Chevrolet's corporate "twin cockpit" interior styling makes an appearance in the Trax, though with a more utilitarian, practical, upright configuration and gauges almost identical to the Sonic. That instrument panel sees a 3.5-inch monochrome screen, which displays a numeric speedometer along with vital vehicle details and warning lights, placed beside a tachometer situated to its left.

Chevrolet's designers used black upholstery on Trax base models, but it's visually broken up with blue contrast stitching to relieve the effort of potential grimness. Shelling out for the top-trim LTZ brings nicer two-tone vinyl upholstery and console parts covered in patterned trim.

The Trax wears an exterior and interior design that's straightforward, practical, and probably well suited to its class and intended use, but would it have killed GM's designers and beancounters to take a few more risks?

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2016 Chevrolet Trax

Performance

The small turbocharged engine offers only mild power, and handling is controlled but unremarkable.

Compared to the Sonic, where the Trax finds its origins, the subcompact crossover gives up engine choice for the chance to split its power between more driven wheels.

The 2016 Trax arrives in the U.S. motivated by just a single engine, regardless of trim: a turbocharged 1.4-liter four-cylinder making 138 horsepower and 148 pound-feet of torque. Power is sent to the front or all four wheels via a six-speed automatic transmission. Maximum torque hits at revs as low as 1,850 rpm, all the way up to 4,900 rpm, making for solid acceleration around town without winding out the diminutive four pot. We additionally have to give credit where credit is due: we applaud Chevrolet for the Trax's $1,500 all-wheel-drive option that can be added to any trim in the model's lineup. Some automakers only make all-wheel drive available on pricer models.

Still, the same engine characteristics that make the Trax great around town also contribute to it not being the best freeway cruiser. Above 3,500 rpm, the 1.4-liter engine is a noisy travel companion--and it doesn't make up for that screaming with much additional gumption. Full-throttle sprints between 60 and 75 mph require planning. Blame the six-speed automatics gear ratios for this, which are focused on returning increased city fuel efficiency.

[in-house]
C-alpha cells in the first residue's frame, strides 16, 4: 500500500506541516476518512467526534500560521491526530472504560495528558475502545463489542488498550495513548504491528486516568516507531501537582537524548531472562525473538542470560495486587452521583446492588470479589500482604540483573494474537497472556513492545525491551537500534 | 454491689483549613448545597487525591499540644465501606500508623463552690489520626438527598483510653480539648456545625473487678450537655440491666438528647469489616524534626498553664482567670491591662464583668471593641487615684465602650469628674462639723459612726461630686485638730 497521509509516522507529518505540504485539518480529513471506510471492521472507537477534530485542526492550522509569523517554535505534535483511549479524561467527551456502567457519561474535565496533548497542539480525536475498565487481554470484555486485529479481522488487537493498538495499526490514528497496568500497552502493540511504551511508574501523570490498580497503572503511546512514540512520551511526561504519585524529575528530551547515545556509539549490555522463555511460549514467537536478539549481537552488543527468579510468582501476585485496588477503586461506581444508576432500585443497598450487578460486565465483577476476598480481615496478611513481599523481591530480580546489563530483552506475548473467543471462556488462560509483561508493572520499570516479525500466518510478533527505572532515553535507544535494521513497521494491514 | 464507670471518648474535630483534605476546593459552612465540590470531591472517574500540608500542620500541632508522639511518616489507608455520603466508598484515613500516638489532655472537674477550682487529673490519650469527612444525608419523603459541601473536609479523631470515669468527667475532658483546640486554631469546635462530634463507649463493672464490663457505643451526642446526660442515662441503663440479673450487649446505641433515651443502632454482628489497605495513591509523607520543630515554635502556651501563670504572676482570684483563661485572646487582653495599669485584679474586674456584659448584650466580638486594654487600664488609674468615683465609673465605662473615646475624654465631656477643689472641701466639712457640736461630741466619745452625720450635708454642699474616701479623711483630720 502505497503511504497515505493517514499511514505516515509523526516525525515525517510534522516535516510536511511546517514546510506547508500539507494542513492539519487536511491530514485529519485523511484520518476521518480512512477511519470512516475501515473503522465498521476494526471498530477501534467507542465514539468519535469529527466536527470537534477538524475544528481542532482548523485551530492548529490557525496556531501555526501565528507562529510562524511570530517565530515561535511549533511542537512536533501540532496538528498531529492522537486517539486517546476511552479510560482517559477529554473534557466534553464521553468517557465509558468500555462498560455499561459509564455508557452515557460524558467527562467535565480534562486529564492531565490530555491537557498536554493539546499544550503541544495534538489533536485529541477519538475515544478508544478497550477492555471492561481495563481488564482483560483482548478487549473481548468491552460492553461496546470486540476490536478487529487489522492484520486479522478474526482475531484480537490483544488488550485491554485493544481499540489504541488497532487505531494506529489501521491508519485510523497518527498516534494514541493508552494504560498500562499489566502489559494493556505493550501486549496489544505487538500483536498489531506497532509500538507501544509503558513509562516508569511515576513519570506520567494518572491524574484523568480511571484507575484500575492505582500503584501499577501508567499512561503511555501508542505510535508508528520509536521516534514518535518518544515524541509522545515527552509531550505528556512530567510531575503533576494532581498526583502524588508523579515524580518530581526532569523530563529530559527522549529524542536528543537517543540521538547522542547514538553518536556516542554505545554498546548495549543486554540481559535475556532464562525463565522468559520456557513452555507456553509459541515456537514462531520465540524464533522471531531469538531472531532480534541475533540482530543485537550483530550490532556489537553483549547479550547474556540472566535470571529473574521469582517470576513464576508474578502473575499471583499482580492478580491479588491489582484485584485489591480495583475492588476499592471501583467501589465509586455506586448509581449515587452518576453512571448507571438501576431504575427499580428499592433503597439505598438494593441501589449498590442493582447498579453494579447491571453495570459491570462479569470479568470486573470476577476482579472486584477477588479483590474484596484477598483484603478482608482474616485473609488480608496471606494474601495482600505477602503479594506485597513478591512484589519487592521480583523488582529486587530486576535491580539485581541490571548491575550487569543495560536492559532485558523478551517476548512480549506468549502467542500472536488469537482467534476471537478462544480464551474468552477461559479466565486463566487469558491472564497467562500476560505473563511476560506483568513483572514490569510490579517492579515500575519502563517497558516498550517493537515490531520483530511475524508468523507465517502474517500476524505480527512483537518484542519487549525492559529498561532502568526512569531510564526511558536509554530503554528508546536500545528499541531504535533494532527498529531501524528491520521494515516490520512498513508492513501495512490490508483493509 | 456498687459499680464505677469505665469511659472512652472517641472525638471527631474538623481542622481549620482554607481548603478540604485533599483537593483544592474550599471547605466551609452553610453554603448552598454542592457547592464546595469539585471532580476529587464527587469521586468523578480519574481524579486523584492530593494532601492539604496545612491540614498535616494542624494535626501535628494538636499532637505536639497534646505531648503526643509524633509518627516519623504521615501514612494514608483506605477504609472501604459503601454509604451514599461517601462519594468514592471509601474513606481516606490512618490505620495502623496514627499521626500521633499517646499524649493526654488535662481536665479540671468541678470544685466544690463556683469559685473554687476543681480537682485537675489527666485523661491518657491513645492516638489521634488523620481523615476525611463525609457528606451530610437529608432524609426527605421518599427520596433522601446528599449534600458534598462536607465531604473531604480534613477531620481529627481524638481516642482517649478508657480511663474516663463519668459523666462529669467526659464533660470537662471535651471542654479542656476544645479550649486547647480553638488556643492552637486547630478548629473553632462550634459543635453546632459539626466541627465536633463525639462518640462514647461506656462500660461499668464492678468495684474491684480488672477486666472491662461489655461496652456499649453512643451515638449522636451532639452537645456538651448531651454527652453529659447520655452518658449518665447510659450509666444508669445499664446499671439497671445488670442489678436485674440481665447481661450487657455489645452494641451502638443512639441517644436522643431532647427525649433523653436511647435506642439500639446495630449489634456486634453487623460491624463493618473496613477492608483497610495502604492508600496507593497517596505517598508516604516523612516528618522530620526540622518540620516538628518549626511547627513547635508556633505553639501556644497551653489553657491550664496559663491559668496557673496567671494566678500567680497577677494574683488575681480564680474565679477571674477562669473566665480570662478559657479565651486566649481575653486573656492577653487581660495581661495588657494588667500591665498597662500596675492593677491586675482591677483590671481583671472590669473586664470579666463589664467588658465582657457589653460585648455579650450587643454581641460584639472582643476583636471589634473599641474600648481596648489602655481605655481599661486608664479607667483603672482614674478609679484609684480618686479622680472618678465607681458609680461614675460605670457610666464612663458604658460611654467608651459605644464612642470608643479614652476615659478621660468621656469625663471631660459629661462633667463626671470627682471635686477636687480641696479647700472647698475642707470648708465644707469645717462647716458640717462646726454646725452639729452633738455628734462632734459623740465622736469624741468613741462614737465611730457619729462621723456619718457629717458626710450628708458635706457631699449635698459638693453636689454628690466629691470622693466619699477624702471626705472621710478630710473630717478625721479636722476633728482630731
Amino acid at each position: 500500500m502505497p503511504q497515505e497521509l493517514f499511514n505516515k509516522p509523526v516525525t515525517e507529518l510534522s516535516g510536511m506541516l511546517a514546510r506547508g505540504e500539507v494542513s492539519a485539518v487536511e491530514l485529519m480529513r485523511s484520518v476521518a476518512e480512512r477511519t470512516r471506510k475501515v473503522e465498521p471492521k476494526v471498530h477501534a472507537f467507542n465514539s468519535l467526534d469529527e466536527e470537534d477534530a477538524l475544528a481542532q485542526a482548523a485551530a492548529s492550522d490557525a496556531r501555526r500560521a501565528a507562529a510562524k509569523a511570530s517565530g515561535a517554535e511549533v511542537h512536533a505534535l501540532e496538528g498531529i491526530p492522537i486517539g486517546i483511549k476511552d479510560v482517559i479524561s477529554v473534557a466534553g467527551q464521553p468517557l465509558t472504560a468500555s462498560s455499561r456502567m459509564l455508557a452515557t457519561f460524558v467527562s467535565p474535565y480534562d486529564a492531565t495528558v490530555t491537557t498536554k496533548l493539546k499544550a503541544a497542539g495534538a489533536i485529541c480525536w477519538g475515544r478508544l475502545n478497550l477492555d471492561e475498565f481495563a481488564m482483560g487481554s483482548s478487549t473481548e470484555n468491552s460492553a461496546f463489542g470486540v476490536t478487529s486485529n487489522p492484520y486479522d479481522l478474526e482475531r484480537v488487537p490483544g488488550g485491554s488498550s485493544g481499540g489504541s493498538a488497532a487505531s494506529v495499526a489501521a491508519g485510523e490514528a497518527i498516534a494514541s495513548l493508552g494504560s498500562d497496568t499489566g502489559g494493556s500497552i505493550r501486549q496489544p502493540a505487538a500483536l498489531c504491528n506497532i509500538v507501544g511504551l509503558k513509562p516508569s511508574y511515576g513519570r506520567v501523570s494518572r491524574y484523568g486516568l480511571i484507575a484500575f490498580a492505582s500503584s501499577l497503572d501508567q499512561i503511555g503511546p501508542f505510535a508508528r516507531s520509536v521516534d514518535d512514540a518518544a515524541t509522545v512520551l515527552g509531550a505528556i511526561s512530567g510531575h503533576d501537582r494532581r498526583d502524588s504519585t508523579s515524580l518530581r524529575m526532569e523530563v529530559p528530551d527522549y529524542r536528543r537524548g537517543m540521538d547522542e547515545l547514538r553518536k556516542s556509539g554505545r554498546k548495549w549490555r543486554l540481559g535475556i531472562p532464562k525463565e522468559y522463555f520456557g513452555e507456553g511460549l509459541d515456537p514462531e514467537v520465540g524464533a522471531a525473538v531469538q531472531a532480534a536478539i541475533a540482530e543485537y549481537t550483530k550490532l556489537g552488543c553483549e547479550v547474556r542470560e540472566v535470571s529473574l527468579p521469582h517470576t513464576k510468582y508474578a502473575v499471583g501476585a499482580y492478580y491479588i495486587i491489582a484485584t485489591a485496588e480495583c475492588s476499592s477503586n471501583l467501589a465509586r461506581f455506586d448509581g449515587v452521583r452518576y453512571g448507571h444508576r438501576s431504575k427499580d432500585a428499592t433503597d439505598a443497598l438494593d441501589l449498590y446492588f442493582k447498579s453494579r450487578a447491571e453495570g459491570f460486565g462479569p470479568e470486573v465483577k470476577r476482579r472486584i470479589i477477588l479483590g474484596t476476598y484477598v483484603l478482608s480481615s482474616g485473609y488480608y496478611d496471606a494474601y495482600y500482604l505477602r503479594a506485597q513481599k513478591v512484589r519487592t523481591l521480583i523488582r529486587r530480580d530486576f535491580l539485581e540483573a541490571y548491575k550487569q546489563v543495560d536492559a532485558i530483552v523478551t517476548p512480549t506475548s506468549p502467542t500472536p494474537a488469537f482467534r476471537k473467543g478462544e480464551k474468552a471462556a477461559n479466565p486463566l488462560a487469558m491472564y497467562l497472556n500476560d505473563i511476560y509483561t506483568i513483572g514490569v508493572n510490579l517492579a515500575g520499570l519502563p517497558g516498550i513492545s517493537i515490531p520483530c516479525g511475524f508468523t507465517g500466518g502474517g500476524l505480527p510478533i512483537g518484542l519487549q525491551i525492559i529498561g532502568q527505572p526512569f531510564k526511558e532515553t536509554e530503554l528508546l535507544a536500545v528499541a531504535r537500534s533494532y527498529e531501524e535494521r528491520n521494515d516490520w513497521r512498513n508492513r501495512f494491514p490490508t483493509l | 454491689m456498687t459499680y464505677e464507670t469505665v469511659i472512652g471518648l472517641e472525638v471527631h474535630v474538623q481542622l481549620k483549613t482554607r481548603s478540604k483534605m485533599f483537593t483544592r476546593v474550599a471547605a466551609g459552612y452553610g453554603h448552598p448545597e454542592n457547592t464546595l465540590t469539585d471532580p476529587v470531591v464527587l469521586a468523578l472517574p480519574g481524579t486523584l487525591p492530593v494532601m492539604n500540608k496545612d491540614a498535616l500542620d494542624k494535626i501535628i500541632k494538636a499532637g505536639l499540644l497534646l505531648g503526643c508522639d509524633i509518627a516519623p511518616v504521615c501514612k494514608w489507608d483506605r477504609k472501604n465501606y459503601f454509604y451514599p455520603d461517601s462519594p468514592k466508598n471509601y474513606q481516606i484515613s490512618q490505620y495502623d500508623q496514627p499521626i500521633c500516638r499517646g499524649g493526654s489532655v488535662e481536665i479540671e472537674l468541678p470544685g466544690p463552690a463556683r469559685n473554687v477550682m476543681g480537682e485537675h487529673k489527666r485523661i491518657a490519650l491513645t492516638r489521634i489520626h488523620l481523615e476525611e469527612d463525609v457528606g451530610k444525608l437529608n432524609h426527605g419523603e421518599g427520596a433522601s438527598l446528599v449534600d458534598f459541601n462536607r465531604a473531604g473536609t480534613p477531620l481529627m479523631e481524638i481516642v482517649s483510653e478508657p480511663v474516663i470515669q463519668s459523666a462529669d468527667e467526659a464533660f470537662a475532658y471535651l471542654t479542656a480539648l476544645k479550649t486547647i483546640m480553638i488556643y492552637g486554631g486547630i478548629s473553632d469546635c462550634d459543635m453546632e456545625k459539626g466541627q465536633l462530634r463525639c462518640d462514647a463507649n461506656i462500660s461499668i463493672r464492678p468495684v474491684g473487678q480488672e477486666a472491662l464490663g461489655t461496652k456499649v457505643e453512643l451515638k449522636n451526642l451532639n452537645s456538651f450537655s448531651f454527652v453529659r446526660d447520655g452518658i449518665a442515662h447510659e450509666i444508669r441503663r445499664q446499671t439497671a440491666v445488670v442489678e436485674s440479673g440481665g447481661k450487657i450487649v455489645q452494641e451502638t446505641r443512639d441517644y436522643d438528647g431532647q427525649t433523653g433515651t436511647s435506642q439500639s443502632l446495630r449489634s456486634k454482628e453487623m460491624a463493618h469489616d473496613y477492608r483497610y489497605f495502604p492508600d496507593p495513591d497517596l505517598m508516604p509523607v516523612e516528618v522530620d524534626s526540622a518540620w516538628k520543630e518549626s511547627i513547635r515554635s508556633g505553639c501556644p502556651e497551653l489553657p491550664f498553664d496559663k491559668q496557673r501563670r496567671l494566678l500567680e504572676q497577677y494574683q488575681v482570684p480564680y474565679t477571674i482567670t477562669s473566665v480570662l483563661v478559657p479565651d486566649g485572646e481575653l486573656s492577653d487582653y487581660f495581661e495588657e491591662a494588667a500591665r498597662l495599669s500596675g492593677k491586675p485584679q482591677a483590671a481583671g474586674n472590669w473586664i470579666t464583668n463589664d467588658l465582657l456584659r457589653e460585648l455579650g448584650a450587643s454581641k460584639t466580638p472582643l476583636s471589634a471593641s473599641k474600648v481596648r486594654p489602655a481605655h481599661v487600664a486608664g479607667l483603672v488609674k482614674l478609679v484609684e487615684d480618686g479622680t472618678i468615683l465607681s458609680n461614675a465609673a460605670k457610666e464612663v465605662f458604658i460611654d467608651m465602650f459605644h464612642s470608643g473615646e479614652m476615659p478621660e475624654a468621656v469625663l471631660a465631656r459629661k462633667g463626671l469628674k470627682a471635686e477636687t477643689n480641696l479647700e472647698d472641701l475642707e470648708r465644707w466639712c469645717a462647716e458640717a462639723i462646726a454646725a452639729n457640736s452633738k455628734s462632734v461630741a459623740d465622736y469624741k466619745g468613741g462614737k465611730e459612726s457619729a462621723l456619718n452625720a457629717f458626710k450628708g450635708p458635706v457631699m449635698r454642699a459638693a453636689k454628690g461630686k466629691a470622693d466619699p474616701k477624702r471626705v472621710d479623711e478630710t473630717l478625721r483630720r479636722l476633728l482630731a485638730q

The front-wheel-drive Trax rides about a half an inch lower than the all-wheel-drive version. It also features a lower front air dam. Both of these characteristics help the front-drive model eke out a 2-mpg advantage over the all-wheel-drive Trax. The all-wheel-drive running gear, which weighs a quite significant 400 pounds, also contributes to it feeling a touch heavier and slower. A sprint to 60 mph takes 9.4 seconds in front-wheel-drive models, while all-wheel-drive versions arrive to the party just 0.3 seconds later.

It should be mentioned the all-wheel-drive system in the Trax isn't built for mountain climbing. Instead, the system is aimed at delivering improved all-weather traction without garnering a huge fuel economy penalty; above 37 mph, the Trax sends all of its available power to the front wheels for improved fuel efficiency unless it senses wheel slip.

Regardless of driveline, the little Chevy is not a handler compared to some of its competitors, namely the Mazda 2-based CX-3 and lower-end versions of the Jeep Renegade. Body roll is noticeable. However, the Trax's electric power steering manages to feel good at nearly any speed, its solid-feeling chassis has a keen ability to absorb bumps, and its track is wide enough to negate the "tippy" feeling so common found in mini-utes of yore.